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|Title:||Methyl-prednisolone up-regulates monocyte interleukin-10 production in stimulated whole blood|
|Citation:||Scandinavian Journal of Immunology, 1999; 49(5):548-553|
|Hodge, S ; Hodge, G ; Flower, R ; Han, P|
|Abstract:||Glucocorticosteroids (GCS) have been used successfully in the treatment of inflammatory conditions such as asthma and acute graft-vs-host disease, but their mode of action remains unclear. There have been numerous reports of the in-vitro suppression of cytokine production by GCS based on quantitation of cytokines by ELISA on bulk supernatants from isolated cell culture systems. We report the use of a whole-blood intracellular cytokine assay which is more representative of an in-vivo environment. We examined the effects of GCS, prednisolone and dexamethasone, on cytokine production by individual cells (monocytes, T lymphocytes and natural killer or NK cells) in heterogenous cell populations. Cells in whole blood were activated with various stimuli: phorbol ester and calcium ionophore for T cells, Escherichia coli lipopolysaccharide (LPS) for monocytes, and phytohaemagglutinin (PHA) plus interleukin (IL)-12 for NK cells. Brefeldin A was used as an intracellular transport inhibitor to enhance the detection of intracellular cytokine production. The effects of various concentrations (10-5, 10-7, 10-9 and 10-11 m) of GCS on cytokine production were studied using multiparameter flow cytometry. After surface staining with fluorescently-conjugated monoclonal antibodies (MoAbs) to identify cell type, cells were fixed and permeabilised. Intracellular cytokines interferon (IFN)-gamma, IL-10, IL-1alpha and beta, IL-2, tumour necrosis factor (TNF)-alpha, and IL-12 were stained with their respective conjugated MoAbs. The GCS both caused a dose-dependent modulation of cytokine production by T cells, monocytes and NK cells. After 4 h, a decrease in the MFI (amount of cytokine produced per cell) was noted for all cell types. After 24 h a decrease in both MFI and the percentage of cells producing cytokine was observed for all cell types. The exception was monocyte production of IL-10 which was enhanced at low concentrations of GCS (10-9 and 10-11 m). Our findings thus suggest that one anti-inflammatory mechanism of GCS action may be through inhibition of the release of pro-inflammatory cytokines IL-1alpha and beta, IL-2, IFN-gamma and TNF-alpha, and up-regulation of the anti-inflammatory cytokine IL-10.|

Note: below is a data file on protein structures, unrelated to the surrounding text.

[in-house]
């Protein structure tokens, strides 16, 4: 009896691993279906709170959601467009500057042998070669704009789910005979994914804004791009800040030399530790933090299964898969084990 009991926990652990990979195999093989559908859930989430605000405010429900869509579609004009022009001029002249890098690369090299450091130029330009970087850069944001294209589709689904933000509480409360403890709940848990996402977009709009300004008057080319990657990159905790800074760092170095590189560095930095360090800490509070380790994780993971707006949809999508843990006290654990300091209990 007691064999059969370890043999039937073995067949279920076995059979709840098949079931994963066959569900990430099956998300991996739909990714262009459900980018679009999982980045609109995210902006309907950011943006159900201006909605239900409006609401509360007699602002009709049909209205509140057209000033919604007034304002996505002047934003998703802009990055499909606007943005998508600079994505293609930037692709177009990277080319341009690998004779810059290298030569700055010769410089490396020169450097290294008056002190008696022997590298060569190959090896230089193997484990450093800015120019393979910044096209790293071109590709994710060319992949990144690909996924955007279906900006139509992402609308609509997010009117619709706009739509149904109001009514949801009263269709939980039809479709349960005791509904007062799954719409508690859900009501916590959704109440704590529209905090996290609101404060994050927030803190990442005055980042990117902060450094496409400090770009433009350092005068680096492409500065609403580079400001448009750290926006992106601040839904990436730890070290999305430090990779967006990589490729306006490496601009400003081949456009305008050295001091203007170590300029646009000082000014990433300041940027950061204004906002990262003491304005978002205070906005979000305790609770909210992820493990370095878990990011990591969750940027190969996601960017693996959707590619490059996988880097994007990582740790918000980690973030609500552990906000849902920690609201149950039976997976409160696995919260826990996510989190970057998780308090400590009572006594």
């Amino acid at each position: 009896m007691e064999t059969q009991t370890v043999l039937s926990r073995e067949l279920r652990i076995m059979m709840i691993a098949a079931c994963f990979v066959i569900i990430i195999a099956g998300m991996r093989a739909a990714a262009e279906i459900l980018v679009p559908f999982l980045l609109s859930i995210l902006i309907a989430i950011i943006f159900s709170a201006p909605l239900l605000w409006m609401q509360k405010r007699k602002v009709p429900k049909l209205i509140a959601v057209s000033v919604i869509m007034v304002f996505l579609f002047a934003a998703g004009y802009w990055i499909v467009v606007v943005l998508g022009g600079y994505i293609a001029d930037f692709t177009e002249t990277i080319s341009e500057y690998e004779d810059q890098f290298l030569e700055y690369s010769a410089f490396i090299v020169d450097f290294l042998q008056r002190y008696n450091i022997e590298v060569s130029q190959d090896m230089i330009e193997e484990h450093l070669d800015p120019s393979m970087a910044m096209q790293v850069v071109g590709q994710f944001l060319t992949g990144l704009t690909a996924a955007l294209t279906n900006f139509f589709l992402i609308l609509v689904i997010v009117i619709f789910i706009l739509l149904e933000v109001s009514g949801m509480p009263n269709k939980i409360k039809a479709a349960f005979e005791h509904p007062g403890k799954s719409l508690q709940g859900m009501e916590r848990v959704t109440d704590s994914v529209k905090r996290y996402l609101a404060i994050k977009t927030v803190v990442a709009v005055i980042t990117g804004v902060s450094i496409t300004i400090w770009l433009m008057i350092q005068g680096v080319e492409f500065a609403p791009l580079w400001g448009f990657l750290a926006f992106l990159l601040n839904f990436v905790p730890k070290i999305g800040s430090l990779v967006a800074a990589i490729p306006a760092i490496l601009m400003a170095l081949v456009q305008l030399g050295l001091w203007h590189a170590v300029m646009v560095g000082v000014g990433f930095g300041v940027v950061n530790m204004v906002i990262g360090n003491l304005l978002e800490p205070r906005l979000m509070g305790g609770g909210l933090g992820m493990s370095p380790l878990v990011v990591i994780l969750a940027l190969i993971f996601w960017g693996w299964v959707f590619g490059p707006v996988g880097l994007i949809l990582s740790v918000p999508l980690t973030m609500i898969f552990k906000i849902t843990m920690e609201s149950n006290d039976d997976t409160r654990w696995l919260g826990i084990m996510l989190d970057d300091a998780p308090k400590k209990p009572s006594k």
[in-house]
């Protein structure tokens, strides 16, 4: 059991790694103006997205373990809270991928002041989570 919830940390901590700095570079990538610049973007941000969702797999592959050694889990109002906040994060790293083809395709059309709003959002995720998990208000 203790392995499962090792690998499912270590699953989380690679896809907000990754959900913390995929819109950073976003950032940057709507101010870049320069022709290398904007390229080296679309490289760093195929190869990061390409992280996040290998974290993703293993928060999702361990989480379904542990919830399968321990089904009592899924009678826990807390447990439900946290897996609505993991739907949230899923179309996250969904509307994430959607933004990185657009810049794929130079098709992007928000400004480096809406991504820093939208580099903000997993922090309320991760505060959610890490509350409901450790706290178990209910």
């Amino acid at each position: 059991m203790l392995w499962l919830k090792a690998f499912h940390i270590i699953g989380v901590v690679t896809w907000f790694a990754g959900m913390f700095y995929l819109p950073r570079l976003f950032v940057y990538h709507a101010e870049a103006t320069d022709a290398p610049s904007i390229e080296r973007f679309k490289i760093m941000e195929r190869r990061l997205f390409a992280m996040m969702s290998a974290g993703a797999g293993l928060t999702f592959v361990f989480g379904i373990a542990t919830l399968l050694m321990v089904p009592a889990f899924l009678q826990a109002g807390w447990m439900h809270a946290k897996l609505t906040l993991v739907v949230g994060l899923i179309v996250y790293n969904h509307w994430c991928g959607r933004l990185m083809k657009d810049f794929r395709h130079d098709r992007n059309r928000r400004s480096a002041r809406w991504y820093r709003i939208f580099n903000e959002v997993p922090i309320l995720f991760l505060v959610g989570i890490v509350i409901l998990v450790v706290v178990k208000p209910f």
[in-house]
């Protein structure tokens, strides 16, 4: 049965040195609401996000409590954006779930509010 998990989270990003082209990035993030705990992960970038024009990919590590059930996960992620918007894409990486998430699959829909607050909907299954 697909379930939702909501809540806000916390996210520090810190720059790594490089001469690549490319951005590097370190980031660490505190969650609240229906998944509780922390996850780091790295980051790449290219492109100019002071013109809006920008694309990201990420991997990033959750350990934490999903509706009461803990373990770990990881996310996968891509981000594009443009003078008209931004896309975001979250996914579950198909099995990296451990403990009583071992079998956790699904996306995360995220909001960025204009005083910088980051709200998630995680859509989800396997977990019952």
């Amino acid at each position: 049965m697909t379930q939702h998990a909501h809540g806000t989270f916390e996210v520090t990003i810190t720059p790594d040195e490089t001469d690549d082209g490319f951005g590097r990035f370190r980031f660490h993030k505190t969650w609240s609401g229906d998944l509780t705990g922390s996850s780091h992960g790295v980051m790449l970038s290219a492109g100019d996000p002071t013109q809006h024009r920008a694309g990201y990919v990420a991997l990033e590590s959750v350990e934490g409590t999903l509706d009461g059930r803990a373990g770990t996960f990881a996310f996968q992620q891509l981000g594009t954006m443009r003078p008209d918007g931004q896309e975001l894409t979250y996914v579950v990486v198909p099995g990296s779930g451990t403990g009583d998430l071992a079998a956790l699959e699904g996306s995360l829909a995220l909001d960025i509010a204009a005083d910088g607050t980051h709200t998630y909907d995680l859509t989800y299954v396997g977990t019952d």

|Keywords:||Monocytes; Humans; Methylprednisolone; Anti-Inflammatory Agents; Interleukin-10; Cytokines; Glucocorticoids; Up-Regulation; Dose-Response Relationship, Drug; Adult|
|Appears in Collections:||Paediatrics publications|
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